Can I be sure and say, “Yes, 2017 will bring me wonderful and exciting things!” No, I can’t. I suppose I’m more realist than otherwise, and I’ve been on the cancer merry-go-round before. Depending on the results of treatment, this could become an even more long and dragged out affair, lasting through the year and beyond.

Unlike my first experience with cancer, this may be more than a detour. This may be a new road. And I’m pretty certain that this new road will continue, just like those seemingly endless highways here in the Midwest.

I can’t go back. I can’t get my old body back. I don’t even know if I can find the exit back to my original path, back to my old life. That old me and my life–with all of its normalcy and quietude–are gone.

So no, I may not be celebrating tonight. But I’ll most likely wake up tomorrow and struggle onward. It can be challenging to accept a new path–especially one full of doctors and uncertainty–but maybe there will be some good in all of this. Something that can make all of this worthwhile.

Wishing you and your families a safe and meaningful night.

In the Mirror

in-the-mirrorHaving had many surgeries, I am familiar with the feeling of seeing scars for the first time. Whether it was the odd bulge of the port protruding from my chest or the strange caved-in area on my leg where a large tumor was removed, I knew that it could be difficult to assimilate these things into my idea of myself.

But this surgery, this has been something much different.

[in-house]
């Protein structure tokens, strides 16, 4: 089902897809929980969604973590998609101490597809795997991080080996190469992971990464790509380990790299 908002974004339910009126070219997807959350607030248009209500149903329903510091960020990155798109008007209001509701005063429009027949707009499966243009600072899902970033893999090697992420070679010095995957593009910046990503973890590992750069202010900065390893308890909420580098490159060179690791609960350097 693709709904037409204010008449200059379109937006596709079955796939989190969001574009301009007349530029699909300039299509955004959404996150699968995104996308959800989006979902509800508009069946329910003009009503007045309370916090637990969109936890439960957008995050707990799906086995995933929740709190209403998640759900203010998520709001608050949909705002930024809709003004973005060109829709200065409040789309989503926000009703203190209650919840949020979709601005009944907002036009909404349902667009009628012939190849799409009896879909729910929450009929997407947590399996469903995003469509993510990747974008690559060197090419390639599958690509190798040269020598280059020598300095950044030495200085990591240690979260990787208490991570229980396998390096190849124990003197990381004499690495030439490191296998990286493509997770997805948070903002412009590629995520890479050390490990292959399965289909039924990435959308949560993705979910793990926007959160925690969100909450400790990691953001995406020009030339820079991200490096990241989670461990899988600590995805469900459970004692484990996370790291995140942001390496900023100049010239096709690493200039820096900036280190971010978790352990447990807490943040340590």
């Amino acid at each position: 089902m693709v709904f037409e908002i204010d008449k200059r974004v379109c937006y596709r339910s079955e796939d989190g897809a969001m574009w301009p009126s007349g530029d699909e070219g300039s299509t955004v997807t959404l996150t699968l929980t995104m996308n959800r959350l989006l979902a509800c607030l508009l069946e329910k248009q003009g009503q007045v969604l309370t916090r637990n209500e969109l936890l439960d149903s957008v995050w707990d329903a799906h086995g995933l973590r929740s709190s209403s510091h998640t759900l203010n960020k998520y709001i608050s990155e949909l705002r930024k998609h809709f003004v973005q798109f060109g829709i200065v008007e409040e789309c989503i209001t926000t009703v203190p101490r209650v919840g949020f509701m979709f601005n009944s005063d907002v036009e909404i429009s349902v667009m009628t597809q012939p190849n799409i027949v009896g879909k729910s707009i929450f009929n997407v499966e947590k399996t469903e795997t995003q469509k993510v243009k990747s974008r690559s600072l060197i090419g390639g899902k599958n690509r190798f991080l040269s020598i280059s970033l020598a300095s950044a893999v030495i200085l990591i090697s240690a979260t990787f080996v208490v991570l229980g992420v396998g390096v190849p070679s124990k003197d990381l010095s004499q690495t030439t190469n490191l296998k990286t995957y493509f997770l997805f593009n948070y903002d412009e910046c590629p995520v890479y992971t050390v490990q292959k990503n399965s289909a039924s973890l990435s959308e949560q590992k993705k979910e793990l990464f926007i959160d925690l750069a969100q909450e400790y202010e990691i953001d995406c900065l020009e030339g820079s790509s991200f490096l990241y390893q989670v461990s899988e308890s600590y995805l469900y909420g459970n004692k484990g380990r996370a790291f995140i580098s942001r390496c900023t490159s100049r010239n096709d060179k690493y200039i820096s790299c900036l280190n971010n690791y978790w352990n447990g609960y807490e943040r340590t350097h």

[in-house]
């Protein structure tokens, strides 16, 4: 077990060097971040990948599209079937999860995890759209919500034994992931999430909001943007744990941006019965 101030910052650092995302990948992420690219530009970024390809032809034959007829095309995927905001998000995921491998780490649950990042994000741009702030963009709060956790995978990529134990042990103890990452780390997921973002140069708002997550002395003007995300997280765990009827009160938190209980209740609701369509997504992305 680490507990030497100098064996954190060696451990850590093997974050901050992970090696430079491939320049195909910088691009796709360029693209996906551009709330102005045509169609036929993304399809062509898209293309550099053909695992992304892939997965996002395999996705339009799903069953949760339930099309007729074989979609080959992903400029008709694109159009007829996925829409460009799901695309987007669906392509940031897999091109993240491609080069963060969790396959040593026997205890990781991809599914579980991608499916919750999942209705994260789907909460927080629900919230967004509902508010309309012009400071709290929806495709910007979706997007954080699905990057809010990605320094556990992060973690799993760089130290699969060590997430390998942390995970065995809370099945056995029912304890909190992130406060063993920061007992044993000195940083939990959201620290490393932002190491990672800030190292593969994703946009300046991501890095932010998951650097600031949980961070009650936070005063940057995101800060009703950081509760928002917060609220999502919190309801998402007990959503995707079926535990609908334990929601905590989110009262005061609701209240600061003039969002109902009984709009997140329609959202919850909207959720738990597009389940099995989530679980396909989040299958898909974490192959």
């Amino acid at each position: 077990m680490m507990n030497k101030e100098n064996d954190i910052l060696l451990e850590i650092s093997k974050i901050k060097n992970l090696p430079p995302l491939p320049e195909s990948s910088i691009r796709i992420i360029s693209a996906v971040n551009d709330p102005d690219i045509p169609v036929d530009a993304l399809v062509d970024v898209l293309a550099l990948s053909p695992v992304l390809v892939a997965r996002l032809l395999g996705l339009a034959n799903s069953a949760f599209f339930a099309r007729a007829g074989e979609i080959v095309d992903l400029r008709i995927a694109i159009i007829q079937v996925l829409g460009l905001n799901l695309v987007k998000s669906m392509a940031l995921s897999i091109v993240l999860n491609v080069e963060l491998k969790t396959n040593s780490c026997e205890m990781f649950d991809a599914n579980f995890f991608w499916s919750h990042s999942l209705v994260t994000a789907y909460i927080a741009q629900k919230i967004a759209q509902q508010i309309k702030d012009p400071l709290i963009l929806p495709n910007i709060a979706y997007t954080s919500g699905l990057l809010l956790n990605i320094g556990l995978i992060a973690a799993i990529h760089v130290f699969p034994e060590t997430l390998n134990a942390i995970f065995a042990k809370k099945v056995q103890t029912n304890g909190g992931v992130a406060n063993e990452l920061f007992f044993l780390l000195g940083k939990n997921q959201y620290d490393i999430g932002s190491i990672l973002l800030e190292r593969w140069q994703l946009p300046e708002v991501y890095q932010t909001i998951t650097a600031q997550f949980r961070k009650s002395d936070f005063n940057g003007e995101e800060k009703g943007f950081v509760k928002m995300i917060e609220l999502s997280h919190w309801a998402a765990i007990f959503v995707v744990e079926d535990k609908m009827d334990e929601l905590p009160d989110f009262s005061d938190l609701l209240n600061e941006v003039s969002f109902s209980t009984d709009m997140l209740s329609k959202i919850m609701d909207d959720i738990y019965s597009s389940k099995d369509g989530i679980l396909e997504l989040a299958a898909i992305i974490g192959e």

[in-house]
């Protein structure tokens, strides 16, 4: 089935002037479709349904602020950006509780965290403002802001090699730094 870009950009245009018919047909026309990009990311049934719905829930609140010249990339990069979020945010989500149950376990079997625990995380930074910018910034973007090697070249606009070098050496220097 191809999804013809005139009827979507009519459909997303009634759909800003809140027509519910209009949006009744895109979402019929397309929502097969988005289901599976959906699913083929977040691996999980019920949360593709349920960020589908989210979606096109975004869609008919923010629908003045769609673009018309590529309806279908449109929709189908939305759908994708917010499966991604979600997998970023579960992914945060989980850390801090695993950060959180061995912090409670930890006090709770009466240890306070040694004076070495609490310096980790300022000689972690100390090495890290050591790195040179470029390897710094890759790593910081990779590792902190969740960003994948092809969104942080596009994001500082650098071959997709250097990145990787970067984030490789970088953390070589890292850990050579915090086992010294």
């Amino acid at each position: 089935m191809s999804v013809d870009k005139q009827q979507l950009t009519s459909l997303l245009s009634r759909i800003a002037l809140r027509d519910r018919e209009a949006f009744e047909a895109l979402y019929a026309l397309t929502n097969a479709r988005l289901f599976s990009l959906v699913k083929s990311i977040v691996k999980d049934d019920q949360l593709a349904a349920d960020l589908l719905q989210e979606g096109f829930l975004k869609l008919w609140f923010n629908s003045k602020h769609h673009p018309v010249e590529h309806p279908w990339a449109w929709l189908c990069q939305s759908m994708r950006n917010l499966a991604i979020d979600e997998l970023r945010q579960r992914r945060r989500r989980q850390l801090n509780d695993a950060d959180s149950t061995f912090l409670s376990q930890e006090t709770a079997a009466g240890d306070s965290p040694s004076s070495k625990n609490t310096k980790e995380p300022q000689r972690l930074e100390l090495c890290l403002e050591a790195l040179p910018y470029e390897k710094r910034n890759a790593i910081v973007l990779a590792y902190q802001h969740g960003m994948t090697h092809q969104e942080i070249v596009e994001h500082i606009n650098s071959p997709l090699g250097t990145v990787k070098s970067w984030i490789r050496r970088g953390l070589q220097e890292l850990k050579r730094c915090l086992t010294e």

Although I had looked at plenty of pictures of women who had gone “flat,” I suppose I wasn’t really prepared for how I would look after my surgery. Looking at my newly flat chest, I don’t see me. It’s someone new in the mirror now.

Regarding my surgery, I have been told many things by other women, including:

Well, you weren’t using them [my breasts] anyway, so it doesn’t matter, right?

You should just be glad to be alive!

You’re almost through with all of this, and then you can move on with your life!

At least you won’t have to wear a bra any more!

Just think positively!

Hearing these statements, I didn’t feel consoled.

Going through cancer treatment involves a lot of loss. From the first diagnosis to the last treatment, patients like myself must confront the continuing changes in our bodies and our lives. Even after one loss is accepted, another lies ahead. And for many, this cycle of scan, treatment and more can last a lifetime.

I agree with Nancy’s Point that women are often made to feel guilty about grieving after their mastectomy.

The truth? I miss the old me. I miss having breasts. 

At this point, I don’t know who I am seeing in the mirror. My chest is mainly numb with some areas of shooting pain, neither of which helps to make a connection with the “new” me. There’s nothing I see in the mirror now that resembles myself.

Sparse hair sticking up out of my scalp, thinner after chemo, and a flat chest. That is what I see in the mirror. And there will be even more changes to come in the new year with radiation treatment, hysterectomy, and anti-estrogen therapy.

The rapid nature of diagnoses, scans, treatments, and surgeries provides little time to think about all of this. It often leaves you gasping for air, desperately searching for a break in the busy-ness of cancer. But there are always more doctor’s appointments, and always more shocks that must be quickly accepted, or more likely, pushed back into the darkness where they are often hidden behind a forced bravado.

The scars are beginning to heal, but it will be awhile before I can accept them as part of my new “normal.”

I don’t feel brave, and I’m not a warrior. Right now, I’m just tired.